beavy equlItCi ien tIen i:.prudtenit.
We mut wi 'or !Pse in a pr'olotiged
aer a high nesure. nn therefore
of the Pole
I Eighty-Three Degrees Be
+ low-Willing Savage Hands.
+ Marching Over the Polar *
+ Seas > . > +
[ IFIFTH ARTICLE] +
absolute control and ease of adapta
bility to a changing environment must
It is impossible to adequately con
trol the complex human temperament
of unknown men in the polar wilder
ness. but the two Eskimo boys could
be trusted. to follow to the limit of my
own endeavors, and our sleds were
burdened only with absolute necessi
Cutting Down Weight.
Because of the importance of a light
and efficient equipment much care was
taken to eliminate every ounce of
weight. The sleds were made of hick
ory. the lightest wood consistent with
great endurance. but every needless
fiber was gouged out. The iron shoes
were ground thin, and in every way the
weight of nearly everything was re
duced even after leaving headquar
The little train. therefore, which fol
lowed me into the farther mystery
was composed of two sleds, each
carrying 600 pounds. drawn by 13
dogs, under the lash of an expert
PE JOV , JRADLEY.
driver. The -combined freight was as
follows: Pemmican. 805 pounds; musk
ox tenderloin, 50 pounds; todnu. 25
pounds; tea. 2 pounds; coffee, 1 pound:
sugar, 25 pounds; condensed milk. 4)
pounds; milk biscuits. 60 pounds; pea
soup. powdered and compressed. 10
pounds; surprises. 5 pounds; pet ro
leum. 40 pounds; wood alcohol. 2
pounds; candles. 3 pounds; matches, 1
The 'Camp Equipment.
The camp equipment included the
following articles: One blow tire lamp
(Jeuelh, 3 aluminium pails. 3 alumini
um cups. 3 aluminium teaspoons, 1 ta
blespoon. 3 tin plates, 6 pocketknives,
2' butcher knives (10) inches), 1 saw
knife (13 inches., ~I long knife (15 inch
es), I rifle (Sharpe>. 1 ritle (Winchester,
22). 110 cartridges. I hatchet, 1 Alpine
ax. extra line and lashings. 3 personal
The sled equipment was 2 sleds
weighing 52 pounds each. 12 foot fold
ing canvas boat, 34 pounds; 1 silk tent.
2 canvas sled covers. 2 sleeping bags
(reindeer skinm, floor furs, extrav wood
for sled repairs, screws, nails and rir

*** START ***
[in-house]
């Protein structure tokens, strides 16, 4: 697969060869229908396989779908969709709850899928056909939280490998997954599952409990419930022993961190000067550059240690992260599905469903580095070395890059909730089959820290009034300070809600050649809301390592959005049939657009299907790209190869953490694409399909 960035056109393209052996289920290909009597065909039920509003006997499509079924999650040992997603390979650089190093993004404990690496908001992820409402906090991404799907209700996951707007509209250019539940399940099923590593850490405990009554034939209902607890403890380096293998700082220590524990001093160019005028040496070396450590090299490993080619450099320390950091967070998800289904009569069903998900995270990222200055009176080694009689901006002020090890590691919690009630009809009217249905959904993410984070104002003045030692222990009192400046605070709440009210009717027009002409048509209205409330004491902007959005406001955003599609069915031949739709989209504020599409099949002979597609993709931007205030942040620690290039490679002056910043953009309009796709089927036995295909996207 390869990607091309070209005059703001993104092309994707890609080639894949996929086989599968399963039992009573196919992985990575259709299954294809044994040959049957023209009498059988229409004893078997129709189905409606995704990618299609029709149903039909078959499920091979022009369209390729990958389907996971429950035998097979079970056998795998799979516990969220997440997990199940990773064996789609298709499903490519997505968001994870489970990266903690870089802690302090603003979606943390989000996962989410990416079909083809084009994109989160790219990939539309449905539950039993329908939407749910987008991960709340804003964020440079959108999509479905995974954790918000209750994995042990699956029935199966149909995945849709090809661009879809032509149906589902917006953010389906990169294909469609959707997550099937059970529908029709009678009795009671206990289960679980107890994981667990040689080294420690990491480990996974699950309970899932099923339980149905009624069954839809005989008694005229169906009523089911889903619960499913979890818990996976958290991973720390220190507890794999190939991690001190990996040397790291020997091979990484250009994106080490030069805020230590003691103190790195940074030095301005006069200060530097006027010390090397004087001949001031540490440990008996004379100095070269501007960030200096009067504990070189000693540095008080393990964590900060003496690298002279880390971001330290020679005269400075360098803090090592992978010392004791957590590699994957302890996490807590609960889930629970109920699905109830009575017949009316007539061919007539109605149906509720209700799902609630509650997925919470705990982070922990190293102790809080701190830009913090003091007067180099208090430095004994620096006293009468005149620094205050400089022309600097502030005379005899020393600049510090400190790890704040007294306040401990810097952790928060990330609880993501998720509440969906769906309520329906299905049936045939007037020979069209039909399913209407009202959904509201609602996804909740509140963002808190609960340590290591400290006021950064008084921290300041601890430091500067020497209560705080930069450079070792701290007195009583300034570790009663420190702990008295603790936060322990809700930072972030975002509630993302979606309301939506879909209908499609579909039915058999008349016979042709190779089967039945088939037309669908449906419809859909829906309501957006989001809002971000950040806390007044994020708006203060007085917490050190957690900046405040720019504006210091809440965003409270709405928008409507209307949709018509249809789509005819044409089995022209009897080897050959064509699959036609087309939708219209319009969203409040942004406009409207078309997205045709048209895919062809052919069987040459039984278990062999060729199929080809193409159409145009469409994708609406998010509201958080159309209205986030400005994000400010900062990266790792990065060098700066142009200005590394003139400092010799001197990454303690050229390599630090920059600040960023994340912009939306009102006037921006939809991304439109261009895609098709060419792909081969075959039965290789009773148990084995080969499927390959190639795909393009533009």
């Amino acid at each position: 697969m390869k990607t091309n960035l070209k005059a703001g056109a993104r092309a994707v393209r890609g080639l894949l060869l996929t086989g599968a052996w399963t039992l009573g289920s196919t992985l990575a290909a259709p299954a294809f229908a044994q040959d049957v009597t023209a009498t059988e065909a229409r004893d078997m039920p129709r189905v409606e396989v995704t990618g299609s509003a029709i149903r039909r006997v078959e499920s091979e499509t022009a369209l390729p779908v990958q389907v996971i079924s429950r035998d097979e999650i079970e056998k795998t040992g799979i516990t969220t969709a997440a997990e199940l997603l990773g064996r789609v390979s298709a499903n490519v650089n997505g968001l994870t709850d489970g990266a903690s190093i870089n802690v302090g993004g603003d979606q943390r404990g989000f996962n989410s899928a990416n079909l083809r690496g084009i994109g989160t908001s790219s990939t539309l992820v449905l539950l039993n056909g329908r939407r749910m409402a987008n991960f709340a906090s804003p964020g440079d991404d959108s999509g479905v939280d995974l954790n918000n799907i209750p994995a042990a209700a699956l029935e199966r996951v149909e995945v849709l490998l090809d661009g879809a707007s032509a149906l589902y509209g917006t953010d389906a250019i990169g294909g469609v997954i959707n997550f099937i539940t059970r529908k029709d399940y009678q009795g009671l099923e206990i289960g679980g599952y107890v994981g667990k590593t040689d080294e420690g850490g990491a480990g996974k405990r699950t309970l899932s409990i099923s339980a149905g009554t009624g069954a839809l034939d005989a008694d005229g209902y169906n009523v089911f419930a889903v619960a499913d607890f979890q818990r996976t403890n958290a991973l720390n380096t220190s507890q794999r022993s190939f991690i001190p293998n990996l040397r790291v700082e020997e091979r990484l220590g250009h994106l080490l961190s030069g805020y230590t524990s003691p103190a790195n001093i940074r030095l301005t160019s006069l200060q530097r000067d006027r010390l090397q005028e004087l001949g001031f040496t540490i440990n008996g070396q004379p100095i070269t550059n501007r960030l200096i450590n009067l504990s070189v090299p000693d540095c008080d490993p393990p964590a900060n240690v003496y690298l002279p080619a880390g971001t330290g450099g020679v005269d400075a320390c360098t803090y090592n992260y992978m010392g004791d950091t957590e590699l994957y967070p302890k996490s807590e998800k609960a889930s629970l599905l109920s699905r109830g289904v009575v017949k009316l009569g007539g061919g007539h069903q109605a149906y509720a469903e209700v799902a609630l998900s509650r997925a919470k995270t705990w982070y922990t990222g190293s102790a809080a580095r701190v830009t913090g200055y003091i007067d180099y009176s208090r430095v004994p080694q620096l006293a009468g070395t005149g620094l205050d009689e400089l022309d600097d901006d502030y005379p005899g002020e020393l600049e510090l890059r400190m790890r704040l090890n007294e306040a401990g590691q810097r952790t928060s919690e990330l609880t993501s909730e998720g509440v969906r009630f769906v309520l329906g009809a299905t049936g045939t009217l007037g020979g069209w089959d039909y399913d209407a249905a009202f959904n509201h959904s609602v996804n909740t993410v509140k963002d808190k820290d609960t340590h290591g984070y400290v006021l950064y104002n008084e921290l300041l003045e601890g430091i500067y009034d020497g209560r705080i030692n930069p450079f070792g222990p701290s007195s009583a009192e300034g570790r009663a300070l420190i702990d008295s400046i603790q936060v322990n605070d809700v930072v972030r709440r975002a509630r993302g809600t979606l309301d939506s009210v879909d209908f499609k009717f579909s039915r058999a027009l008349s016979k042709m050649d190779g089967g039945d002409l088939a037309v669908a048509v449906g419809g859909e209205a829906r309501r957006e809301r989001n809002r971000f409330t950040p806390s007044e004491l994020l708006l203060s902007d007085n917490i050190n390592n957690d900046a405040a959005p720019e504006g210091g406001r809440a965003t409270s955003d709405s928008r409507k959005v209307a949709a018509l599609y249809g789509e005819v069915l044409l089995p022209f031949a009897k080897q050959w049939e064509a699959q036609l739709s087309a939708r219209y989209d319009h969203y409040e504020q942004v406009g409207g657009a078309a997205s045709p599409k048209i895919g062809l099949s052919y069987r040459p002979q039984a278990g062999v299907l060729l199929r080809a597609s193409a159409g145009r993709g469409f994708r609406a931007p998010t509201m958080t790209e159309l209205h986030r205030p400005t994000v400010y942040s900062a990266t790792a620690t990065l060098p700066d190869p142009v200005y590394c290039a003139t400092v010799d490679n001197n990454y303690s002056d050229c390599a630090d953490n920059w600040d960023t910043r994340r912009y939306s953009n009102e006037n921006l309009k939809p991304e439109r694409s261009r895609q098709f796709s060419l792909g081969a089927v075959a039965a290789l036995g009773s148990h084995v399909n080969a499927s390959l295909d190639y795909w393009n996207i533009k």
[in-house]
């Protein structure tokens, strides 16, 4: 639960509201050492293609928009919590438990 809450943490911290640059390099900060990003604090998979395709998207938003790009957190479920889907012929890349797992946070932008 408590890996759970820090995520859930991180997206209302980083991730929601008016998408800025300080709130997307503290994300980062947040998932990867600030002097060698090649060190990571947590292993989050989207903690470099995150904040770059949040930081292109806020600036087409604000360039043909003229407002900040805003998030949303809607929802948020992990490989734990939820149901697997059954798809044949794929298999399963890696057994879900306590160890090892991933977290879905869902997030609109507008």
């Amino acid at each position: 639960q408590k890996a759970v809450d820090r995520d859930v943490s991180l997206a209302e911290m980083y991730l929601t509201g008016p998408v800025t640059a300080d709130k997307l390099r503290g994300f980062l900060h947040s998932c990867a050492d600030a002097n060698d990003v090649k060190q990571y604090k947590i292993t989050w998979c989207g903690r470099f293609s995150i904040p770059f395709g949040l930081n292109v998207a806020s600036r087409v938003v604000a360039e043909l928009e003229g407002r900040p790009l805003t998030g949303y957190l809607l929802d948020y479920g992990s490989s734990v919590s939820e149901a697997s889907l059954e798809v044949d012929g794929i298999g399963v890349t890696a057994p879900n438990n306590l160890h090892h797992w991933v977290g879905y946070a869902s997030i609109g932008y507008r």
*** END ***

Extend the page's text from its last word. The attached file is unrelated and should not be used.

The instruments were as follows:
Three compasses, I sextant. 1 artificial
horizon (glass,, I pedometer, 3 pocket
chronometers. I watch, charts, map
making material and instruments. 3
thermometers. I aneroid barometer. 1
eamera and films. notebooks and pen
The personal bags contained four ex
tra pairs of kamiiks, with fur stockings.
a woolen shirt, three pairs of sealskin
mittens. two pairs 9f fur mittens. a
piece of blanket, a dealskin coat (net
shai. a repair kit for mending clothing
and dog har'mess, tra fox tails.
On. the march we w.ore snow goggles,
blue fox coats (kapitahs), bird.skin
shirts, woolen dra wers. bearskin pants.
kamiks and bareskin stockings. We'
fastened a baind of fox tails under the
kr.ee and about the waist.
Helping the Advance.
On the morning of March 18 prepara
tions were made to divide the party.
The advance must be helped over the
rough ice of the pack- edge, and for
this purpose Koolootingwah and Inu
gito were selected. The other six Es
kimos prepared to return. One sled
was left with the cnche to insure a
good vehicle for our return in case the
two sleds were badly broken en route.
A half gale was blowing into Nan
sen sound from the northwest, but this
did not interfere with the starting of
those homne going Eskimos. With
abuldant game for the return they re
quired little bitt ammunition to sup
ply tbeir wants.
WVhen the word was given to start.
the dogs were gnthered and the sleds
were spanned with a jump. Soon they
disappeared in the rush of driving
snow. The crack of the whips and
the rebound of cheering voices were
the last which we heard of the faithful
savage supporters. They had followed
not for pay, but for a real desire to
be helpful, from the dark days of the
ending of night to the bright nights
of the coming double days, and their
parting enforced a pang of loneliness.
Another Sleep Before the Start.
With a snow charged blast in our
faces it was quite Impossible for us
to start. so we withdrew to the snow
Igloo. entered our bags and slept a few
hours longer. At noon the horizon
cleared. The wind veered to the south
west and came with an endurable
force. The dogs had been doubly fed
the night before. They were not to
be fed again for two days. The 1,200
pounds of freight were packed on our
sleds, and quickly we slipped around
deep grooves in the great poliocrystic